how can we know that the text of what we call the Bible is
      accurate? (We have a lot of copies. There are nearly 4,500
      manuscripts of the Greek New Testament known to exist. (5
      SDA Bible Commentary 112)

    3. When I was young, almost everyone used the King James
      version of the Bible. On what is the KJV based? (The King
      James and the New King James versions of the New Testament
      are based on a group of copies of the New Testament called
      “Textus Receptus.” These included copies of copies of New
      Testament books and manuscripts dating from as recently as
      700-800 A.D. (5 SDA Bible Commentary 116-119, 140-142) The
      reason for this is that the KJV translation was first
      written in 1611. Most people do not realize the KJV was
      the 8th major English translation of the Bible. (5 SDA
      Bible Commentary 128(see chart), 142.) According to P.W.
      Comfort, in the last 100 years we have found almost 100
      New Testament manuscripts from the sands and ruins of
      Egypt that go back to 200 A.D. (Comfort, pp. xvii, 27)
      Within the last year, the Smithsonian hosted an ancient
      manuscript exhibit in which I saw a fragment which dated
      back to about 125 A.D.!)

    4. Why is it that the King James translation has sections in
      it that do not appear in more modern translations like the
      New International Version? (As we discover more and
      earlier sections of the Bible, the scholars look to see if
      there is agreement in those copies. For example, if all of
      the copies of a section of the book of John which are
      dated before 250 A.D. do not contain a certain verse, then
      it seems logical to conclude that some scribe added his
      own comment later – and scribes coming after him who were
      copying from his copy, thought it came from the original.
      In that way, the recent discovery of more ancient
      fragments and copies gives us a more accurate view of what
      was originally written.)

    5. Should you be worried about missing verses? Worried about
      something important left out or something unwanted added
      to your Bible? (All of the commentators that I have read
      agree that we are talking about a small percentage of the
      New Testament that is disputed – and nothing that involves
      a major doctrine of the Christian faith. We have great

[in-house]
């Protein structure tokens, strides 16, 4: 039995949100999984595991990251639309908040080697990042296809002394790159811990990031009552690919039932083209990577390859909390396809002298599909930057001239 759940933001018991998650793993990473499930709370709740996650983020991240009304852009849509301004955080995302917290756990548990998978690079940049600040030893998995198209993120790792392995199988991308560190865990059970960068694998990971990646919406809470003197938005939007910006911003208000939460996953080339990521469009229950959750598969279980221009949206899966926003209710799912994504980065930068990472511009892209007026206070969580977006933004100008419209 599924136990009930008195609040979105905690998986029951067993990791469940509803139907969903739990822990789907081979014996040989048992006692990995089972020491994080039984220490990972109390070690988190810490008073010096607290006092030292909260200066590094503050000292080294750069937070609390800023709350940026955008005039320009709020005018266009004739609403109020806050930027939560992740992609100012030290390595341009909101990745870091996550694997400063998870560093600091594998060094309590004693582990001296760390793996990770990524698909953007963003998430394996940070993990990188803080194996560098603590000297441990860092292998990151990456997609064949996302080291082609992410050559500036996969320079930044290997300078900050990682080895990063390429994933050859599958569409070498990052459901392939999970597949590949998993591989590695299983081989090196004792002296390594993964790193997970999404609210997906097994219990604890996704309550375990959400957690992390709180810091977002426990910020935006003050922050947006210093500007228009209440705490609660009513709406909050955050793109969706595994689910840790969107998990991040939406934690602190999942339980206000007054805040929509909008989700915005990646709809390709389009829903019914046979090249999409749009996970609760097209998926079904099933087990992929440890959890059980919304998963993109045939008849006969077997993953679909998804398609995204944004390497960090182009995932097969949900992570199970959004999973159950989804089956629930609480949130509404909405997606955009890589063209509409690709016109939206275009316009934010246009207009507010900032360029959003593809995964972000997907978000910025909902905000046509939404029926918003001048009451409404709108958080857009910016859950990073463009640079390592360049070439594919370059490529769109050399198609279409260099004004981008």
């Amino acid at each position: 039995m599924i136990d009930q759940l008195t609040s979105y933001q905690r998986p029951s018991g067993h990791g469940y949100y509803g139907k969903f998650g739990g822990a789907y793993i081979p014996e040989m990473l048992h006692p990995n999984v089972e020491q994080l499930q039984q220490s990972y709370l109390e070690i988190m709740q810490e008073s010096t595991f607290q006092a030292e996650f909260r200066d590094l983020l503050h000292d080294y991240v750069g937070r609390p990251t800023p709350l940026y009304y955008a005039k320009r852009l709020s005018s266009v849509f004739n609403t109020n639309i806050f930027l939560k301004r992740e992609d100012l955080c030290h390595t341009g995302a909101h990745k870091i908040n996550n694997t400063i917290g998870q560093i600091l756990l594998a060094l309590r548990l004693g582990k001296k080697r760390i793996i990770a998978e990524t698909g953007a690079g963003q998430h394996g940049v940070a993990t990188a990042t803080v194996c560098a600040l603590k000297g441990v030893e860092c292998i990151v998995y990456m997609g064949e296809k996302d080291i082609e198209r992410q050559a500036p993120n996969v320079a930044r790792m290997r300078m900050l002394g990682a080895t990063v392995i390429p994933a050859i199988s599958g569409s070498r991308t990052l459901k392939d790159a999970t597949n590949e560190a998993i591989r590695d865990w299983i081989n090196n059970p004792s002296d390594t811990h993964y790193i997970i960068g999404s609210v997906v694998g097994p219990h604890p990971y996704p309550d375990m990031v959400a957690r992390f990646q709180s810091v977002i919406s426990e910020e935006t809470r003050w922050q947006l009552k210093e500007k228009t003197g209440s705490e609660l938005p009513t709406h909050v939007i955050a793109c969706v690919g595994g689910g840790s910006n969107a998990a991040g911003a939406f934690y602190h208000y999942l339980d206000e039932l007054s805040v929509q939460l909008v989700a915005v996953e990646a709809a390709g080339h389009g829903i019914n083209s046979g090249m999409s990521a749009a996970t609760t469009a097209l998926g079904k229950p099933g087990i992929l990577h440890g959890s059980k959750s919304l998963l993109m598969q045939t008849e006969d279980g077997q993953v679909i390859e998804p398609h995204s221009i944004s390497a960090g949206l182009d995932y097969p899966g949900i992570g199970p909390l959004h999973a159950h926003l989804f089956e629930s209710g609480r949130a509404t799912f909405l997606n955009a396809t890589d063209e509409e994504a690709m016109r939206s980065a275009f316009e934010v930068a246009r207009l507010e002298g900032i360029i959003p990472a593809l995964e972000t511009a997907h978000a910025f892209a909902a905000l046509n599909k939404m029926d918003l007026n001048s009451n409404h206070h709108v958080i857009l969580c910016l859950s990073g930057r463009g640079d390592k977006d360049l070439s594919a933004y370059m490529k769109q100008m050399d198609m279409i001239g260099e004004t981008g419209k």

evidence for the reliability of our New Testament –
      regardless of which translation you use.)

  4. Admissions Against Interest

    1. Think of the times you have told a story about yourself.
      Did you make yourself look better or worse in the story?

    2. Read Galatians 2:11-13. How would you describe Peter’s
      conduct? (Inconsistent, hypocritical. He was eating with
      the Gentiles. But, when some Jews from the “home office”
      showed up, he stopped eating with the Gentiles.)

      1. Why does the Bible include this story about one of
        the great followers of Jesus?

      2. Is Paul telling this story so the Gentiles will like
        him better than Peter? (Perhaps, although that seems
        unworthy of Paul. A better explanation is that this
        is common in the Bible. The Bible does not hide the
        character flaws of God’s great followers.)

      3. What can we conclude from the fact that the Bible
        tells the truth about its heroes? (When you are
        testifying in an American courtroom, you are normally
        not allowed to repeat what someone else said outside
        the courtroom. Reason is that those words cannot be
        tested for accuracy by cross-examination. There are
        some exceptions to this rule, and one of them is when
        a person outside of court says something that is
        damaging to himself. This is called an “admission
        against interest.” These statements are considered to
        have passed the truth test because a person is
        generally telling the truth when he admits something
        bad about themself.)

    3. Friend, you can rely on the Bible! Will you determine
      today to buy a Bible that you can easily understand, and
      then start reading it?

  5. Next week: When the Rocks Cry Out.